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A Man's Guide to Miscarriage
Lessons from the aftermath of five ‘inviable foetuses’
The New Fatherhood is an open and honest conversation about modern fatherhood, with a bunch of dads figuring it out as we go. Here's a bit more information if you're new here (👋🏽 new Parent Data subscribers!) You are one of the 8,955 dads (and curious non-dads) signed up. If you've been forwarded this by someone else, why not get your own?
Trigger warning: miscarriage.
One in six known pregnancies ends in miscarriage, with roughly 75% of those coming in the first trimester. According to pregnancy research organisation Tommy’s, one in five UK women who miscarry have anxiety levels similar to people using psychiatric outpatient services, and a third of women in the UK who receive specialist miscarriage aftercare are clinically depressed. Recent research by Imperial College London suggests that four in ten women who miscarry suffer from post-traumatic stress disorder as a result. As always, we’re not short of research on how miscarriage affects mums. But, a theme you’ll regularly notice here, we’re missing insight, data and authentic perspectives into the impact of this devastating experience on dads. There are almost 9,000 of you reading this email, meaning somewhere in the region of 1,500 of you will have experienced this at some point.
If you’ve been here for a while you’ll know that TNF doesn’t shy away from tough topics, and the ones that we, as men, tend to steer away from. Last week I met up with Matt Farquarson who—alongside his wife Anna—has penned a trio of best-selling books, and has recently started the newsletter Typical Man, “a rant-free analysis of all the things quietly kicking around the typical male mind today.” Matt shared an essay he’d written about the male side of miscarriage, and this felt like the right place to run it. Sending love to any and all of you who have been affected by this issue. Over to you, Matt.
Do not say, ‘at least we can get pregnant’. What you’re really saying is ‘I did my bit,’ even if you don’t realise it.
Do not suggest that, ‘it’s kind of like a heavy period’ because it happened in the first trimester and the internet told you it was no bigger than a peanut or a poppy seed or an avocado pip.
Do not say, ‘it’ll work next time,’ because those are empty words and you don’t know if they’re true, and this isn’t the same as trying to start a 2002 Ford Fiesta.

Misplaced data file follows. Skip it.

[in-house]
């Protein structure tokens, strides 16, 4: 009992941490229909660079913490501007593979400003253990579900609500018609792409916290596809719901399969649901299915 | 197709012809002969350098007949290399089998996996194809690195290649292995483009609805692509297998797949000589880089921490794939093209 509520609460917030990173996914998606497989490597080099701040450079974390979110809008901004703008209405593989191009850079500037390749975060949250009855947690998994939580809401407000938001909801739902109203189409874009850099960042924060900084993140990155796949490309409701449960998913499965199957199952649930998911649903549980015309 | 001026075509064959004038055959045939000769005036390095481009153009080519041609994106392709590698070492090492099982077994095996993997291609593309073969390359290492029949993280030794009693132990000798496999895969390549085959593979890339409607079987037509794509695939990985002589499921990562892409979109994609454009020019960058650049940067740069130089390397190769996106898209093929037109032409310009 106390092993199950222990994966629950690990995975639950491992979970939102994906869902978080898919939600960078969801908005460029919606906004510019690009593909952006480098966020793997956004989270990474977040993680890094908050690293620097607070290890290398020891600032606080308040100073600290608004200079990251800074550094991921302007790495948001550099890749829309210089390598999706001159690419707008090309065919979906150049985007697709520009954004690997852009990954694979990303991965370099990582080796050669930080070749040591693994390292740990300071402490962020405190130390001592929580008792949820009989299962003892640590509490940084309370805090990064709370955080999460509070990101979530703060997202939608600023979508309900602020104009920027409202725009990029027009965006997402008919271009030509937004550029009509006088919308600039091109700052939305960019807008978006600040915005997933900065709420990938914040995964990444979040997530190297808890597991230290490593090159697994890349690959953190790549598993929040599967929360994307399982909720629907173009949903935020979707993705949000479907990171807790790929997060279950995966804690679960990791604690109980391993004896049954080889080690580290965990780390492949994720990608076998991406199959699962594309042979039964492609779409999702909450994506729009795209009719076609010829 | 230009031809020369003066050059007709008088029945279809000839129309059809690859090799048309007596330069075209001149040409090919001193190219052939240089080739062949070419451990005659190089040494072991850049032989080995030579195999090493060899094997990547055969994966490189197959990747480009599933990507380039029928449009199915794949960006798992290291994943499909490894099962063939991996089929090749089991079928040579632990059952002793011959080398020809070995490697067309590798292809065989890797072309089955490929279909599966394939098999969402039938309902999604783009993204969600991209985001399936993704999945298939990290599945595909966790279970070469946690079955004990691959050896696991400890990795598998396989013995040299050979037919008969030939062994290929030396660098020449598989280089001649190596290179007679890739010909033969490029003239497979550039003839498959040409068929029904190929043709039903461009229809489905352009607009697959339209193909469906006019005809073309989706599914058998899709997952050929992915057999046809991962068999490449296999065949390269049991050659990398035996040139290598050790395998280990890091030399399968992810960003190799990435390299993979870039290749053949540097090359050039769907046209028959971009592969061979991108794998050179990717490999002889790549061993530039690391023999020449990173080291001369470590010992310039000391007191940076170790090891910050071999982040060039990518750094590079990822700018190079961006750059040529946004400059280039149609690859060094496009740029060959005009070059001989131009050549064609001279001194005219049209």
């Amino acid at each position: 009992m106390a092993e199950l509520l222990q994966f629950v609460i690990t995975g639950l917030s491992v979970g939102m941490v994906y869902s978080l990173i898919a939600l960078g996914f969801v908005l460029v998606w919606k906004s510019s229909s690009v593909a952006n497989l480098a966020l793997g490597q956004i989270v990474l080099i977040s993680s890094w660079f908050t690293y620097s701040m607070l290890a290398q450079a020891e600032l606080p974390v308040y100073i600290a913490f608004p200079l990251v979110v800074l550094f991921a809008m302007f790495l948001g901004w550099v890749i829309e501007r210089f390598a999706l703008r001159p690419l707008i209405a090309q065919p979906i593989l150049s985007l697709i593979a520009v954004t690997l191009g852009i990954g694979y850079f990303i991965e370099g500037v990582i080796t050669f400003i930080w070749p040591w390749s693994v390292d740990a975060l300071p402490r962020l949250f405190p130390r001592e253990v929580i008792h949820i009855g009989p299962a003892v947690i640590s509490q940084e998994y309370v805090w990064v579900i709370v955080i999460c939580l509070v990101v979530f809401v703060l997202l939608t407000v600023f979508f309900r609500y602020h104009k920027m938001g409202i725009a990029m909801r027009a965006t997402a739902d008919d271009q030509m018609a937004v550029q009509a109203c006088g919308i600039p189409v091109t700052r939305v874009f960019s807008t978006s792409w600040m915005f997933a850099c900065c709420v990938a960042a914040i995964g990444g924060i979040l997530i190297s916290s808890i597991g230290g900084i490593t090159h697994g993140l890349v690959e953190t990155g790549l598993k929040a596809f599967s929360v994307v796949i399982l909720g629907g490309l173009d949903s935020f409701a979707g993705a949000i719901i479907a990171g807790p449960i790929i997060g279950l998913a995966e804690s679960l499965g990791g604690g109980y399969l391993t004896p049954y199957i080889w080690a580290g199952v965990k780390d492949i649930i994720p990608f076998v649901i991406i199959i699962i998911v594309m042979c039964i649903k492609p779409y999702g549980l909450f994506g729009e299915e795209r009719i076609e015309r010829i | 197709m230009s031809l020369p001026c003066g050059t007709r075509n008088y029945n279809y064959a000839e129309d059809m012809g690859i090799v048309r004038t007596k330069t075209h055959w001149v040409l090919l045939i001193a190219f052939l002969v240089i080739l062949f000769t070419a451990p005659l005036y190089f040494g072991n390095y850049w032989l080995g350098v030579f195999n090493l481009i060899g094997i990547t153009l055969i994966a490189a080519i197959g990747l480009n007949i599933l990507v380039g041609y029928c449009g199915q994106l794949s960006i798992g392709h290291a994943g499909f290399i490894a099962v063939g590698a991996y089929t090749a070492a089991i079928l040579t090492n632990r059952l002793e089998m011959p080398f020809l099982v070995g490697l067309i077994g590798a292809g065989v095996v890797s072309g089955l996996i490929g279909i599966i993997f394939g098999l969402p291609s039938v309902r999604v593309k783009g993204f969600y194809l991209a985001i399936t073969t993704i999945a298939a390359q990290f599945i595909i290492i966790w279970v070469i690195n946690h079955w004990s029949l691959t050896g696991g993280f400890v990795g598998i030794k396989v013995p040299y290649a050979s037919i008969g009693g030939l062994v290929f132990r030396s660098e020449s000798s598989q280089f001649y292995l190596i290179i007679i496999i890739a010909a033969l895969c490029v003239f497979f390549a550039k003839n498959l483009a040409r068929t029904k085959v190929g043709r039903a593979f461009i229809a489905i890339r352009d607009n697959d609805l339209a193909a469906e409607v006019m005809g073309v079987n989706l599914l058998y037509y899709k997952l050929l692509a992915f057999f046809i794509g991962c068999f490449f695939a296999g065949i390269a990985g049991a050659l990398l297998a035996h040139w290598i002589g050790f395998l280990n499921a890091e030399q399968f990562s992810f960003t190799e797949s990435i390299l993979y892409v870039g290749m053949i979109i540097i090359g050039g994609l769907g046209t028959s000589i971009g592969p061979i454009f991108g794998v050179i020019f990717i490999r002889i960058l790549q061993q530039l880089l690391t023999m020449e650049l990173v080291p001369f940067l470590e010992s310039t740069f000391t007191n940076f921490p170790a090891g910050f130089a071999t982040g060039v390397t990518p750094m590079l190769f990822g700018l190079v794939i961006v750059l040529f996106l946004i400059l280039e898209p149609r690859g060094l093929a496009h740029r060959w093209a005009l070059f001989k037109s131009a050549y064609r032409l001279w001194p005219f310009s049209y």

Do not say, ‘at least it happened early’ when she is curled under your arm on the sofa and you have paused Netflix because she started crying. Because it doesn’t matter that it was early, it matters that it was there, and no amputee was ever made to feel better by being told they should be grateful for a clean cut.
Do not think that everything is fine because a week has passed and she only took a day off work.
Do not fail to be ‘the strong one’ when she weeps, weeks later, at coffee spilt on a rug. Or when she stands in the kitchen and with red eyes demands that you get more involved or give her more space, that you cook more or fuss less, that you talk about it properly or stop talking about it entirely.
Do not be ‘the strong one’ so much that you forget to tell her what you feel, whatever that might be. It might just be that she needs to see you cry to know that it matters to you too.
Do not rush to change channels whenever an infant appears on screen, like you are protecting a child from a horror film.
Do not say, when you discover that you are pregnant for a third time, that this one will ‘hang in there,’ because this is not a half-time pep talk for a struggling under-9s football team.
Do not fix your features to be blankly supportive whenever she talks to you, because in the end you’ll just end up looking like you’re talking to an elderly relative.
Do not feel ashamed that you are a little relieved that you have longer to save money or find a bigger place to live. But do not share that thought, either.
Do not forget about the moments when each pregnancy ended. Like the first time, when she wasn’t supposed to be pregnant at all because you’d only been seeing each other for a few weeks, but in that first flush you’d both failed to realise that antibiotics stopped the pill from working. When you spent four hours sitting in a strip-lit corridor in the Hammersmith Hospital, waiting for a female doctor (who looked like she might be about your age) and who confirmed that, ‘yes, it looks like you’re miscarrying’. The time when the West African nurse said ‘I’m afraid it’s just about waiting now, dear’ and gave you a thin mattress and wool blanket so you could sleep on the floor by her bedside. Until the next night, of course, when she was moved to a ward and you had to leave because, it ‘looks like everything has passed.’ Which you knew, of course, because in the wee hours when the nurse came to give more pain relief and clean up, you’d seen the butter-bean-sized amniotic sack in the grey cardboard kidney dish that they took away.
Or the second time, years later, when you were drunkenly singing Christmas carols and all wearing novelty jumpers at a friend’s place and she, very sober, came out of the bathroom and said, ‘Can we get a taxi home?’ even though it was only 9.30pm and you immediately knew and became very sober yourself too but had to keep your big stupid Christmas grin on so you didn’t deflate anyone’s evening, and just said, ‘yeah sorry, we’re off, she’s tired’ and went home to lay next to each other and wait because you couldn’t do it in a hospital again.